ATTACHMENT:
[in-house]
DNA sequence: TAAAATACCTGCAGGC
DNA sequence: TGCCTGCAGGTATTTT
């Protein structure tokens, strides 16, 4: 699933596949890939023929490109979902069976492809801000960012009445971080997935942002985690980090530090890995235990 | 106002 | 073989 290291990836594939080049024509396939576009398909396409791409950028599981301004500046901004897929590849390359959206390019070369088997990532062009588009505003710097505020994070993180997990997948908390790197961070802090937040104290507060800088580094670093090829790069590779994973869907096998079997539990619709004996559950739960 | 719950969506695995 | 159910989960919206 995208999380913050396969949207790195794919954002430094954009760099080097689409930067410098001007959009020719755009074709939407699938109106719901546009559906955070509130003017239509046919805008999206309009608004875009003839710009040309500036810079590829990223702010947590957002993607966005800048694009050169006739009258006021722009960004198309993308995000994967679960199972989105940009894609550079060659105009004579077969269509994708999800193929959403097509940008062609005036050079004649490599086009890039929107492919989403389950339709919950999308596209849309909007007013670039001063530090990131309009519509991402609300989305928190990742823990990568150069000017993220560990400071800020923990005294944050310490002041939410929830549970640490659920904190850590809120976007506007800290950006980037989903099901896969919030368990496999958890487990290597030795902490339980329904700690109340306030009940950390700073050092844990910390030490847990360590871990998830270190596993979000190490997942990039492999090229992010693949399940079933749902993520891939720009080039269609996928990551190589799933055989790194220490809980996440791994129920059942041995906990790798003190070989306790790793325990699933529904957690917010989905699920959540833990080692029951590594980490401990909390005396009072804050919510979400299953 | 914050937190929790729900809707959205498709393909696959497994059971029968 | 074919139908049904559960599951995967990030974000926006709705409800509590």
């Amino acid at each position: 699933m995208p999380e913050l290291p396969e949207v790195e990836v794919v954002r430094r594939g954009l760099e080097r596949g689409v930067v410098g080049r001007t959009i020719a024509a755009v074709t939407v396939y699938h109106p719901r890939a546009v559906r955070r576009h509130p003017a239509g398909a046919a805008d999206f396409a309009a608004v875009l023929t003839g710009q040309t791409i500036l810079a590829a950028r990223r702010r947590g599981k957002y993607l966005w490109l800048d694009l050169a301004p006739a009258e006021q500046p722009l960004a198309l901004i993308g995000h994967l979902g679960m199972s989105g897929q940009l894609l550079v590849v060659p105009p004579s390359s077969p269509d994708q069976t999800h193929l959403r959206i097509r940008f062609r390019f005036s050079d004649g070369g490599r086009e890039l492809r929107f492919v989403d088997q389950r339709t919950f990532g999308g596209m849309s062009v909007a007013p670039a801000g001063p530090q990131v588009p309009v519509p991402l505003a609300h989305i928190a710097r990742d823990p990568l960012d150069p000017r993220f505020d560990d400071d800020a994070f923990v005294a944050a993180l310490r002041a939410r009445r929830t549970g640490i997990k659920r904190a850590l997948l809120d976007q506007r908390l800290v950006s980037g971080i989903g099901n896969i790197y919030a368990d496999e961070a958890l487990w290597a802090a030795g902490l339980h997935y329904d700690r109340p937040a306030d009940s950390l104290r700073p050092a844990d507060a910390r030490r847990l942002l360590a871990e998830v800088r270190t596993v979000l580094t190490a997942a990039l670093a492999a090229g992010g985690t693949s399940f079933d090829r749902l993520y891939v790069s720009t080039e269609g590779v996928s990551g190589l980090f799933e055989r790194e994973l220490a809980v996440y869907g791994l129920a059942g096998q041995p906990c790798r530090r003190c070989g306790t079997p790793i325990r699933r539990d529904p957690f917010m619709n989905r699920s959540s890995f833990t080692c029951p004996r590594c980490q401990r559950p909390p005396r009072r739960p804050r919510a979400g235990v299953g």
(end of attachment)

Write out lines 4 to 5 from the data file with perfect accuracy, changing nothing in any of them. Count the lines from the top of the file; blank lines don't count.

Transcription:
């Protein structure tokens, strides 16, 4: 699933596949890939023929490109979902069976492809801000960012009445971080997935942002985690980090530090890995235990 | 106002 | 073989 290291990836594939080049024509396939576009398909396409791409950028599981301004500046901004897929590849390359959206390019070369088997990532062009588009505003710097505020994070993180997990997948908390790197961070802090937040104290507060800088580094670093090829790069590779994973869907096998079997539990619709004996559950739960 | 719950969506695995 | 159910989960919206 995208999380913050396969949207790195794919954002430094954009760099080097689409930067410098001007959009020719755009074709939407699938109106719901546009559906955070509130003017239509046919805008999206309009608004875009003839710009040309500036810079590829990223702010947590957002993607966005800048694009050169006739009258006021722009960004198309993308995000994967679960199972989105940009894609550079060659105009004579077969269509994708999800193929959403097509940008062609005036050079004649490599086009890039929107492919989403389950339709919950999308596209849309909007007013670039001063530090990131309009519509991402609300989305928190990742823990990568150069000017993220560990400071800020923990005294944050310490002041939410929830549970640490659920904190850590809120976007506007800290950006980037989903099901896969919030368990496999958890487990290597030795902490339980329904700690109340306030009940950390700073050092844990910390030490847990360590871990998830270190596993979000190490997942990039492999090229992010693949399940079933749902993520891939720009080039269609996928990551190589799933055989790194220490809980996440791994129920059942041995906990790798003190070989306790790793325990699933529904957690917010989905699920959540833990080692029951590594980490401990909390005396009072804050919510979400299953 | 914050937190929790729900809707959205498709393909696959497994059971029968 | 074919139908049904559960599951995967990030974000926006709705409800509590």
């Amino acid at each position: 699933m995208p999380e913050l290291p396969e949207v790195e990836v794919v954002r430094r594939g954009l760099e080097r596949g689409v930067v410098g080049r001007t959009i020719a024509a755009v074709t939407v396939y699938h109106p719901r890939a546009v559906r955070r576009h509130p003017a239509g398909a046919a805008d999206f396409a309009a608004v875009l023929t003839g710009q040309t791409i500036l810079a590829a950028r990223r702010r947590g599981k957002y993607l966005w490109l800048d694009l050169a301004p006739a009258e006021q500046p722009l960004a198309l901004i993308g995000h994967l979902g679960m199972s989105g897929q940009l894609l550079v590849v060659p105009p004579s390359s077969p269509d994708q069976t999800h193929l959403r959206i097509r940008f062609r390019f005036s050079d004649g070369g490599r086009e890039l492809r929107f492919v989403d088997q389950r339709t919950f990532g999308g596209m849309s062009v909007a007013p670039a801000g001063p530090q990131v588009p309009v519509p991402l505003a609300h989305i928190a710097r990742d823990p990568l960012d150069p000017r993220f505020d560990d400071d800020a994070f923990v005294a944050a993180l310490r002041a939410r009445r929830t549970g640490i997990k659920r904190a850590l997948l809120d976007q506007r908390l800290v950006s980037g971080i989903g099901n896969i790197y919030a368990d496999e961070a958890l487990w290597a802090a030795g902490l339980h997935y329904d700690r109340p937040a306030d009940s950390l104290r700073p050092a844990d507060a910390r030490r847990l942002l360590a871990e998830v800088r270190t596993v979000l580094t190490a997942a990039l670093a492999a090229g992010g985690t693949s399940f079933d090829r749902l993520y891939v790069s720009t080039e269609g590779v996928s990551g190589l980090f799933e055989r790194e994973l220490a809980v996440y869907g791994l129920a059942g096998q041995p906990c790798r530090r003190c070989g306790t079997p790793i325990r699933r539990d529904p957690f917010m619709n989905r699920s959540s890995f833990t080692c029951p004996r590594c980490q401990r559950p909390p005396r009072r739960p804050r919510a979400g235990v299953g």